The Press 05 August 2008
High school students “causing merry hell” are being held in schools by Government measures that principals say are designed to make politicians look better. Rangiora High School principal Peggy Burrows has spoken out on a Ministry of Education policy to cut early-leaving exemptions in half. She was yesterday backed by the presidents of the Canterbury and national principals’ associations. “Because it’s an election year, the Government is trying to make sure the statistics look really good,” Burrows said. A clampdown on troubled students being allowed to leave before they turned 16 was “very difficult”. “You’re dealing probably with the most disengaged group or, in North Canterbury, with young men who have got really good job opportunities and can earn really good money and they don’t see the reason for staying at school,” she said.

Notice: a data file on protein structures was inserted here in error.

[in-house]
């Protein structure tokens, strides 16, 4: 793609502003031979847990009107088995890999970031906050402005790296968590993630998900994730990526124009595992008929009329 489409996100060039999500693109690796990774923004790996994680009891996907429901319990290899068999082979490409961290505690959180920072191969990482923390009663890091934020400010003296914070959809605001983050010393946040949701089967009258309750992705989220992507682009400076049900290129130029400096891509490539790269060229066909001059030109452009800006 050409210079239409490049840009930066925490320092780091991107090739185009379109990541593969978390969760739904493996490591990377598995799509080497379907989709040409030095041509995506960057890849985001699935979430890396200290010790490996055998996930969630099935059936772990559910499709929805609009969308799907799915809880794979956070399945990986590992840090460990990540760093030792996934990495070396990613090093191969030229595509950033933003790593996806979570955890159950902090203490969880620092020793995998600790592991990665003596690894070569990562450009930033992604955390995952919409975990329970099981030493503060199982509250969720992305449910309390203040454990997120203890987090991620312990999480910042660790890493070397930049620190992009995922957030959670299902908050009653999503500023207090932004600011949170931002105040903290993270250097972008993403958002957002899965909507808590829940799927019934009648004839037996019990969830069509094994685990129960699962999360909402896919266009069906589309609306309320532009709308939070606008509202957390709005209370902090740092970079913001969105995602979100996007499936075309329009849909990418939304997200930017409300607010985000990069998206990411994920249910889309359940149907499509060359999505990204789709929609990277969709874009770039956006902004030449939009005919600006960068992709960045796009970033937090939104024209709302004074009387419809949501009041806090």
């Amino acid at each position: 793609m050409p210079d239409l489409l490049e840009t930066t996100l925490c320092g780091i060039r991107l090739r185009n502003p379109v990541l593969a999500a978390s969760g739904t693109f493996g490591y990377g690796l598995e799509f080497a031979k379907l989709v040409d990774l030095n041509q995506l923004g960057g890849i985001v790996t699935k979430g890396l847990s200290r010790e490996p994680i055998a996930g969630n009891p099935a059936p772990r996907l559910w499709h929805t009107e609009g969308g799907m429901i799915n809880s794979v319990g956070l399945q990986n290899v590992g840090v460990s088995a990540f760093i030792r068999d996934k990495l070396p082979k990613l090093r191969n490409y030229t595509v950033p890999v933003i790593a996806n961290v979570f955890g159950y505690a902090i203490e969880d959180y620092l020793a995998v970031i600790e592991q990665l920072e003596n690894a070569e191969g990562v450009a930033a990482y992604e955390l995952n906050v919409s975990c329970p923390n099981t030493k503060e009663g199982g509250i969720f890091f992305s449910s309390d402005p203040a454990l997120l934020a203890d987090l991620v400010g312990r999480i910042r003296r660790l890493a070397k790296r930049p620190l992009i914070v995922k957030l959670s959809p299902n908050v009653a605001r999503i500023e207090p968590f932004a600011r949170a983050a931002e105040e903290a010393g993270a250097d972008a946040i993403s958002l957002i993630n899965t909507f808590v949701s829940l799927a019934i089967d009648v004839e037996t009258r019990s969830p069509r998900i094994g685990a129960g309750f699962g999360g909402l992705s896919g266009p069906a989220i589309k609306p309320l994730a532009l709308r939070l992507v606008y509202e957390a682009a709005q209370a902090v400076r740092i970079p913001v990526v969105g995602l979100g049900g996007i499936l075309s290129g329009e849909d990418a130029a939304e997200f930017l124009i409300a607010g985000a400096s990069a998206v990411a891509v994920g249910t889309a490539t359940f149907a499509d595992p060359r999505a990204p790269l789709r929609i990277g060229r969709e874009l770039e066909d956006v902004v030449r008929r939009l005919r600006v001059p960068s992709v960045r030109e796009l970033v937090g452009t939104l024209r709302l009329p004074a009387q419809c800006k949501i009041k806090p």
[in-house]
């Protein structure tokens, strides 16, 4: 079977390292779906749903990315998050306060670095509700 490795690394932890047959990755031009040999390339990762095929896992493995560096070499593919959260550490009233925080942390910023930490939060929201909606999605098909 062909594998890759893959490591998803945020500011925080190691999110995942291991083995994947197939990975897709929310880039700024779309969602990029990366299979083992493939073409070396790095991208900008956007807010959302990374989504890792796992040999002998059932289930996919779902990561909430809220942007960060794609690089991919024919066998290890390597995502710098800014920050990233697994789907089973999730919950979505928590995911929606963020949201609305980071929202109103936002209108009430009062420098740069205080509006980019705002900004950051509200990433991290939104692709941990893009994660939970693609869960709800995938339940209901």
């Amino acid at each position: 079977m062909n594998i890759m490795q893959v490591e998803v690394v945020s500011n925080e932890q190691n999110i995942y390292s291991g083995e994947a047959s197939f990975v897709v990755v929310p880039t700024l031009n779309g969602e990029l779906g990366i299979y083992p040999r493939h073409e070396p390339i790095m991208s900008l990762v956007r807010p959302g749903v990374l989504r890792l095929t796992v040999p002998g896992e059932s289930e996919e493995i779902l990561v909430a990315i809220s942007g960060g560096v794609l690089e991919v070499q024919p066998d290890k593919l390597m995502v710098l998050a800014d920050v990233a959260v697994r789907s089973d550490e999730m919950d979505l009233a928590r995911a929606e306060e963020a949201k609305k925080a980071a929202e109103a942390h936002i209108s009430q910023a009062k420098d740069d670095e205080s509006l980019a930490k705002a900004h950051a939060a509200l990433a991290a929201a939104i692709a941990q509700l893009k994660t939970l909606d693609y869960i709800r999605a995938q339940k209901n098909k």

A ministry policy introduced in May last year aimed for the number of high school early-leaving exemptions to be halved. The latest report from the ministry shows 6.6 per cent of applications were turned down in 2006, rising to 36 per cent last year. About 28 per cent fewer students applied in 2007. The changes meant a net reduction of 50 per cent in the number of exemptions granted. Burrows said there was also pressure to reduce the number of suspensions and stand-downs, which made it impossible to enforce a zero-tolerance policy on drug use. “We get hammered for our high suspension rates,” she said.